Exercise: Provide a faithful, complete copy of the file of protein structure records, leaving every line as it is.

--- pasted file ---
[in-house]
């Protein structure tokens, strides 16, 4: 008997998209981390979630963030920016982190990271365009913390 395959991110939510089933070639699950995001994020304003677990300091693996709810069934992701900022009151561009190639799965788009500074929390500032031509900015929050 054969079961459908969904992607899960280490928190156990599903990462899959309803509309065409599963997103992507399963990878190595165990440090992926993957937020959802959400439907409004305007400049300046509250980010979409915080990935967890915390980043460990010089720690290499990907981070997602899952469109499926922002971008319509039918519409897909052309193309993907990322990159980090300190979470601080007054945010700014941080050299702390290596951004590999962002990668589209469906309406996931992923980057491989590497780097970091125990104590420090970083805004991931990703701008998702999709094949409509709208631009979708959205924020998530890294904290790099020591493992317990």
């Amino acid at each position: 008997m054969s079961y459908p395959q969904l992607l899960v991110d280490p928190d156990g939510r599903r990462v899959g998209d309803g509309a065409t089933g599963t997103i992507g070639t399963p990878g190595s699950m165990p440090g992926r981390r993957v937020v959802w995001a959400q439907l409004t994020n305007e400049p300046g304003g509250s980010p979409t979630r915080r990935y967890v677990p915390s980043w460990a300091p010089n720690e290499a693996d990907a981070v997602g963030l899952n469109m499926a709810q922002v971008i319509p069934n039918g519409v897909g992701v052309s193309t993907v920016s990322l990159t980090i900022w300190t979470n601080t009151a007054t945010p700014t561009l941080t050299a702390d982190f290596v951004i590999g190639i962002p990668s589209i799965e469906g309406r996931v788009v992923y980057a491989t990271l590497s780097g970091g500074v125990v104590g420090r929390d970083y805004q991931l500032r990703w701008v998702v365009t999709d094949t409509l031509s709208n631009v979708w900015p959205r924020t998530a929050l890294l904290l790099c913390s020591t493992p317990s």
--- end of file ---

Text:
[in-house]
């Protein structure tokens, strides 16, 4: 008997998209981390979630963030920016982190990271365009913390 395959991110939510089933070639699950995001994020304003677990300091693996709810069934992701900022009151561009190639799965788009500074929390500032031509900015929050 054969079961459908969904992607899960280490928190156990599903990462899959309803509309065409599963997103992507399963990878190595165990440090992926993957937020959802959400439907409004305007400049300046509250980010979409915080990935967890915390980043460990010089720690290499990907981070997602899952469109499926922002971008319509039918519409897909052309193309993907990322990159980090300190979470601080007054945010700014941080050299702390290596951004590999962002990668589209469906309406996931992923980057491989590497780097970091125990104590420090970083805004991931990703701008998702999709094949409509709208631009979708959205924020998530890294904290790099020591493992317990």
């Amino acid at each position: 008997m054969s079961y459908p395959q969904l992607l899960v991110d280490p928190d156990g939510r599903r990462v899959g998209d309803g509309a065409t089933g599963t997103i992507g070639t399963p990878g190595s699950m165990p440090g992926r981390r993957v937020v959802w995001a959400q439907l409004t994020n305007e400049p300046g304003g509250s980010p979409t979630r915080r990935y967890v677990p915390s980043w460990a300091p010089n720690e290499a693996d990907a981070v997602g963030l899952n469109m499926a709810q922002v971008i319509p069934n039918g519409v897909g992701v052309s193309t993907v920016s990322l990159t980090i900022w300190t979470n601080t009151a007054t945010p700014t561009l941080t050299a702390d982190f290596v951004i590999g190639i962002p990668s589209i799965e469906g309406r996931v788009v992923y980057a491989t990271l590497s780097g970091g500074v125990v104590g420090r929390d970083y805004q991931l500032r990703w701008v998702v365009t999709d094949t409509l031509s709208n631009v979708w900015p959205r924020t998530a929050l890294l904290l790099c913390s020591t493992p317990s």